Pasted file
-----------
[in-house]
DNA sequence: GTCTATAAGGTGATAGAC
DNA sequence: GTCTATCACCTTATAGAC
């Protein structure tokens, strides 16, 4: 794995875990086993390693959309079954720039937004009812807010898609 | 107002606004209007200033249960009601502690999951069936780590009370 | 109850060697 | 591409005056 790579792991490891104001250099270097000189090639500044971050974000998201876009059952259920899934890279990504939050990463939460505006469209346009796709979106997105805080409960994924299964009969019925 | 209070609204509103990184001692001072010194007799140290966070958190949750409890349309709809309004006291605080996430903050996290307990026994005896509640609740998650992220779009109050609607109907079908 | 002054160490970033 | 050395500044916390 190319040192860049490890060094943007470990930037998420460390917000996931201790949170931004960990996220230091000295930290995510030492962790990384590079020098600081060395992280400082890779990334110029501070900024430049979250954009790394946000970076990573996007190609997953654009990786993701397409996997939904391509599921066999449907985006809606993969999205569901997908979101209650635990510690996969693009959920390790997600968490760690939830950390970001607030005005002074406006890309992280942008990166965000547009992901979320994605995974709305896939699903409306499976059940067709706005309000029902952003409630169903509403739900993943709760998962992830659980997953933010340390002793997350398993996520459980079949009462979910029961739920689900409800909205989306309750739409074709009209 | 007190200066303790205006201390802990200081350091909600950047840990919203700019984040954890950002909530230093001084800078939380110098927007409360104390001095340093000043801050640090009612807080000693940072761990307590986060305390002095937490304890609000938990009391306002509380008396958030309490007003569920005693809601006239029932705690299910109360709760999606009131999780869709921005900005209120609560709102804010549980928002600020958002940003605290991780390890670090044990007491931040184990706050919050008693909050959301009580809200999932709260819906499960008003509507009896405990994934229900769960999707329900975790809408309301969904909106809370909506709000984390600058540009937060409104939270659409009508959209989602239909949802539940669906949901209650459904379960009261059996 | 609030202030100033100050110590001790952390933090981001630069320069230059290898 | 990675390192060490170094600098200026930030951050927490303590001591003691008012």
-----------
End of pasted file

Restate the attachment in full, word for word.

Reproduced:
[in-house]
DNA sequence: GTCTATAAGGTGATAGAC
DNA sequence: GTCTATCACCTTATAGAC
């Protein structure tokens, strides 16, 4: 794995875990086993390693959309079954720039937004009812807010898609 | 107002606004209007200033249960009601502690999951069936780590009370 | 109850060697 | 591409005056 790579792991490891104001250099270097000189090639500044971050974000998201876009059952259920899934890279990504939050990463939460505006469209346009796709979106997105805080409960994924299964009969019925 | 209070609204509103990184001692001072010194007799140290966070958190949750409890349309709809309004006291605080996430903050996290307990026994005896509640609740998650992220779009109050609607109907079908 | 002054160490970033 | 050395500044916390 190319040192860049490890060094943007470990930037998420460390917000996931201790949170931004960990996220230091000295930290995510030492962790990384590079020098600081060395992280400082890779990334110029501070900024430049979250954009790394946000970076990573996007190609997953654009990786993701397409996997939904391509599921066999449907985006809606993969999205569901997908979101209650635990510690996969693009959920390790997600968490760690939830950390970001607030005005002074406006890309992280942008990166965000547009992901979320994605995974709305896939699903409306499976059940067709706005309000029902952003409630169903509403739900993943709760998962992830659980997953933010340390002793997350398993996520459980079949009462979910029961739920689900409800909205989306309750739409074709009209 | 007190200066303790205006201390802990200081350091909600950047840990919203700019984040954890950002909530230093001084800078939380110098927007409360104390001095340093000043801050640090009612807080000693940072761990307590986060305390002095937490304890609000938990009391306002509380008396958030309490007003569920005693809601006239029932705690299910109360709760999606009131999780869709921005900005209120609560709102804010549980928002600020958002940003605290991780390890670090044990007491931040184990706050919050008693909050959301009580809200999932709260819906499960008003509507009896405990994934229900769960999707329900975790809408309301969904909106809370909506709000984390600058540009937060409104939270659409009508959209989602239909949802539940669906949901209650459904379960009261059996 | 609030202030100033100050110590001790952390933090981001630069320069230059290898 | 990675390192060490170094600098200026930030951050927490303590001591003691008012």